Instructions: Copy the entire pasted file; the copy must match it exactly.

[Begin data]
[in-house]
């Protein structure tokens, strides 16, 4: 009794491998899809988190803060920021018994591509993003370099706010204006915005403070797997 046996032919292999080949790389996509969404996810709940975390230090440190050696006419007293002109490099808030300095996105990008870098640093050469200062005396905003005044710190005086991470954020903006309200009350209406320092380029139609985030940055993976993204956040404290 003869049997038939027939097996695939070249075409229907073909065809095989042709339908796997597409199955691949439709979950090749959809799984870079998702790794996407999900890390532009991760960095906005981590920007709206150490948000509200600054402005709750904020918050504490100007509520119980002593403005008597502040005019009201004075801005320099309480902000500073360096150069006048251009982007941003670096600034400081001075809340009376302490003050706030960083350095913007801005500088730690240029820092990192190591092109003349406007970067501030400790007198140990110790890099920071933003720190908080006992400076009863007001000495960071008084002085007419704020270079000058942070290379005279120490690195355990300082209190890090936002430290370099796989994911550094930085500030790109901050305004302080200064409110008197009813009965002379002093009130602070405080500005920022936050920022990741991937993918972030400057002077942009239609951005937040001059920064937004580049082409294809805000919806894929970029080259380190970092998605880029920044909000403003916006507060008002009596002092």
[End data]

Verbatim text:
[in-house]
């Protein structure tokens, strides 16, 4: 009794491998899809988190803060920021018994591509993003370099706010204006915005403070797997 046996032919292999080949790389996509969404996810709940975390230090440190050696006419007293002109490099808030300095996105990008870098640093050469200062005396905003005044710190005086991470954020903006309200009350209406320092380029139609985030940055993976993204956040404290 003869049997038939027939097996695939070249075409229907073909065809095989042709339908796997597409199955691949439709979950090749959809799984870079998702790794996407999900890390532009991760960095906005981590920007709206150490948000509200600054402005709750904020918050504490100007509520119980002593403005008597502040005019009201004075801005320099309480902000500073360096150069006048251009982007941003670096600034400081001075809340009376302490003050706030960083350095913007801005500088730690240029820092990192190591092109003349406007970067501030400790007198140990110790890099920071933003720190908080006992400076009863007001000495960071008084002085007419704020270079000058942070290379005279120490690195355990300082209190890090936002430290370099796989994911550094930085500030790109901050305004302080200064409110008197009813009965002379002093009130602070405080500005920022936050920022990741991937993918972030400057002077942009239609951005937040001059920064937004580049082409294809805000919806894929970029080259380190970092998605880029920044909000403003916006507060008002009596002092």